At PENCIL42, we don’t just aim to create qualitative digital products but to design experiences with the customer in mind. It’s easy to make this claim if we never validate if we succeeded in this purpose.

So how do you measure if the service you designed delivers the experience the customer expects? One way is extensive interview and surveys. In this article, however, I want to introduce you to three simple techniques to gain insights into your customer’s experience:

  • Net Promoter Score,
  • Customer Effort Score &
  • Customer Experience Index.

Net Promoter Score (NPS)

Today we see many companies using the Net Promoter Score as a technique to measure the customer experience. Net Promoter Score is a measurement technique based on a straightforward question: “Would you recommend us to someone else?”. The surveyed gives a score from 1 (no, I’m not going to recommend you) to 10 (yes, wow, because I’m delighted with you).

The Net Promoter Score is calculated by reducing the percentage of ‘Promoters’ (those who scored 9 or 10) by the percentage of ‘Detractors’ (those who scored 6 or less). We do not take into account the people who score 7 or 8. They are considered neutral.

Net Promoter Score

The result is a number between -1 and +1, which reflects the power of our experience. A positive number means that more people recommend us than they dissuade us from doing so, which means that we are doing a good job.

NPS scores the quality of our services but does not explain the result.  If you get a negative NPS score, then the search can start to find out what is going wrong.

Customer Effort Score (CES)

The Harvard Business Review shared findings of the CEB’s (now Gartner) research into the links between customer service and loyalty:

“Delighting customers doesn’t build loyalty; reducing their effort—the work they must do to get their problem solved—does.”

This is where the Customer Effort Score comes into play. Instead of asking, ‘Would you recommend us?’, we ask ‘How easy was it to reach your goal today?’.

Customer Effort Score

Whereas NPS is mainly used to look at the overall relationship with a company, CES is used to look at the success of one particular journey.
If it is easy for a customer to buy a product (CES=7 on a scale from 1 to 7), but not to get a technician to repair it (CES=4), you get insights into where within the organisation you need to adjust your services.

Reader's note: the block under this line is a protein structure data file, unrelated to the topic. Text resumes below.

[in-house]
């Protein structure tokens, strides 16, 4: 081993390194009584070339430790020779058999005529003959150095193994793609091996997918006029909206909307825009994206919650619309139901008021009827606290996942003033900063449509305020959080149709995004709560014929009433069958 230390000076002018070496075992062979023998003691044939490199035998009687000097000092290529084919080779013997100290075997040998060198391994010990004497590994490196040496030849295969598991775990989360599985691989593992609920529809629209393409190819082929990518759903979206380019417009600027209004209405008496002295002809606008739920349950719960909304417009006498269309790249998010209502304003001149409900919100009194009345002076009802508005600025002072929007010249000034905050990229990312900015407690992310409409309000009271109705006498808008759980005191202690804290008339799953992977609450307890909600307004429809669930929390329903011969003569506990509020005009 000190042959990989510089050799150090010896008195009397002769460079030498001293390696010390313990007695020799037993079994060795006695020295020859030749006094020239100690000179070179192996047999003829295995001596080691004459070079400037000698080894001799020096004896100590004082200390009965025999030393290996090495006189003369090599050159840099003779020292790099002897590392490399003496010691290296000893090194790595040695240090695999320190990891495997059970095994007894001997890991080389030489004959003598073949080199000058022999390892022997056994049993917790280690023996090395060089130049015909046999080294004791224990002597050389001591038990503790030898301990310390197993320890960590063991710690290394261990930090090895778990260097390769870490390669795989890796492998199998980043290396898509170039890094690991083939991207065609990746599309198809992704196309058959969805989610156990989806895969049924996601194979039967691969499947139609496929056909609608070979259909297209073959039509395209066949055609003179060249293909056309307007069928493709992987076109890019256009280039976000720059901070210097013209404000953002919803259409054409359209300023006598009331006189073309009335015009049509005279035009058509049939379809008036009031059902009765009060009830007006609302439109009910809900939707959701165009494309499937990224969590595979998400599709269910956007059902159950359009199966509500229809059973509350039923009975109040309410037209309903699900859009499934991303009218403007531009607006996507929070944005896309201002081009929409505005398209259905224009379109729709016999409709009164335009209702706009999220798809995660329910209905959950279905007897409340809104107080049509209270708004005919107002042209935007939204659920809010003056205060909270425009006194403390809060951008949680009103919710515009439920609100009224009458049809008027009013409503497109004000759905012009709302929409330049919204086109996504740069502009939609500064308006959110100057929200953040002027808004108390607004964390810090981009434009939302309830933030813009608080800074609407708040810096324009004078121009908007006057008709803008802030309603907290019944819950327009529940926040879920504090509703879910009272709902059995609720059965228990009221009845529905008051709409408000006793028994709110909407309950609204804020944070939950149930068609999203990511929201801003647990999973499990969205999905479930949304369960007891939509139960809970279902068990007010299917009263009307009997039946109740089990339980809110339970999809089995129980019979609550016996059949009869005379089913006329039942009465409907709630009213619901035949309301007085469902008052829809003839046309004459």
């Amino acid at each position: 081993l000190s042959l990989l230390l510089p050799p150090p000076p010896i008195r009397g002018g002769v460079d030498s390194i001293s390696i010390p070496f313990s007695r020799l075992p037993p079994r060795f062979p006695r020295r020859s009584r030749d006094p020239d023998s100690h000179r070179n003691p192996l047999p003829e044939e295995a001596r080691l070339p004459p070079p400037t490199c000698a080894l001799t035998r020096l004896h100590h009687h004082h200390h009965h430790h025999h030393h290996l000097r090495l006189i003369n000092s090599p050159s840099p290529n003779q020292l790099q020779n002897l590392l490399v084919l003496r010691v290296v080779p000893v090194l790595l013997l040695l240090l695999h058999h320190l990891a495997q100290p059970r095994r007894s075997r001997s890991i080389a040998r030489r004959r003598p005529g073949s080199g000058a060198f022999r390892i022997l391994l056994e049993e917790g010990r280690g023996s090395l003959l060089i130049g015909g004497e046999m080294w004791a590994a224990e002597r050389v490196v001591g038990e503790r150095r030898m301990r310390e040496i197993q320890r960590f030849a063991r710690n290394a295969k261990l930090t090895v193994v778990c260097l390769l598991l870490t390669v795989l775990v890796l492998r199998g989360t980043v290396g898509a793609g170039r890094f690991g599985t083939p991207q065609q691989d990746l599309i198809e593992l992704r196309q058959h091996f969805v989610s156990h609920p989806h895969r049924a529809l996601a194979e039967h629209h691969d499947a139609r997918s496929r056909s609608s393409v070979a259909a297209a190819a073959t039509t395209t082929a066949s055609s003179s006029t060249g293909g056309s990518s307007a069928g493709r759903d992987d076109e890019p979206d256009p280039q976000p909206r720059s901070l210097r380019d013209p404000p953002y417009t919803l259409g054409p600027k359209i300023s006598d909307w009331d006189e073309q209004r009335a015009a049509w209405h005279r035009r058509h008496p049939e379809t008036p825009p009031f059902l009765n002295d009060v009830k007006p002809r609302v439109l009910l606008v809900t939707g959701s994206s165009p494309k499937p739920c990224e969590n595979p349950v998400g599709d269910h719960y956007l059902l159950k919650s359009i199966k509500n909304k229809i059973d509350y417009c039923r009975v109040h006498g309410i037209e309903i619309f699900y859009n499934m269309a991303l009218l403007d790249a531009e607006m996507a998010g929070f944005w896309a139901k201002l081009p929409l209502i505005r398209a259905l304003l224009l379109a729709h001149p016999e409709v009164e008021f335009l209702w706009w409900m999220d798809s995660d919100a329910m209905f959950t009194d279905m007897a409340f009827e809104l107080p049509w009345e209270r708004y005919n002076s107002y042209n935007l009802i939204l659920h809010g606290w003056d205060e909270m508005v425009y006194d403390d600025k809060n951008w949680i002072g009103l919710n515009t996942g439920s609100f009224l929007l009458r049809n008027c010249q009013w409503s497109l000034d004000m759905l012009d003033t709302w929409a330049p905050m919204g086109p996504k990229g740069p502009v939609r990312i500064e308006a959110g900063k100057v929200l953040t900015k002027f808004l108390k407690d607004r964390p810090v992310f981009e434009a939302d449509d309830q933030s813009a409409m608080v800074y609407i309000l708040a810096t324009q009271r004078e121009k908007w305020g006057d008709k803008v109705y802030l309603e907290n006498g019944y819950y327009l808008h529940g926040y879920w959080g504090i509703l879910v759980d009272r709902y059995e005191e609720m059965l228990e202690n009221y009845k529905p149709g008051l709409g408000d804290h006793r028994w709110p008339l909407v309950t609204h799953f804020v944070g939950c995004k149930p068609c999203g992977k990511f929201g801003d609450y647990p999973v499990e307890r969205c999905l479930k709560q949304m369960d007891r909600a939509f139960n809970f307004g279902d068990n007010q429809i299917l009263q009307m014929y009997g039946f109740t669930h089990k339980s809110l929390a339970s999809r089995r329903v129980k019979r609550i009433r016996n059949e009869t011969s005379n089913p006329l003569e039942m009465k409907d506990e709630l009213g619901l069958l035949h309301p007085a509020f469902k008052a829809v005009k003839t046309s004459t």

The Customer Effort Score can be calculated by dividing the total number of respondents who at least somewhat agree (5 or above) by the total number of respondents.

Customer Experience Index

With the Customer Effort Score, we get an insight into how easy it is to use our service. But we could use a little more detail to understand our customer’s needs and wishes. The book Outside-In introduces a helpful Forrester tool: the Customer Experience Index (CXi).

The CXi is based on the Customer Experience Pyramid:

Customer Experience Pyramid (Forrester)

To determine the CXi, we ask the consumers three questions, corresponding with the three levels of the pyramid:

  • How well did the service meet their needs? (Meets needs)
  • How easy was the service to work with? (Easy)
  • How enjoyable was the service to work with? (Enjoyable)
Customer Experience Index (Forrester)

By answering these three questions, you get even more detailed insights into the quality of your service.

The following example would not add up to a positive experience:

  • a customer’s heating is repaired (Meets Needs = 10)
  • but he had to wait a week (Easy = 4)
  • in the middle of the winter (Enjoy = 2)

To calculate the CXi, % detractors are also deducted from the % of promoters.

Timing is everything

You now have more insights into some of the different metrics you can use. The next step is using them at the right moment in time.

I strongly believe in the power of the moment. You are more likely to give feedback just after an interaction than two days later, let alone six months. So don’t hesitate and use these techniques close to the moment of interaction.

Furthermore, it is crucial to use these techniques throughout the customer’s journey. A customer might be delighted at one time with your service, but very much displeased in another. So make sure you capture their experience at every interaction.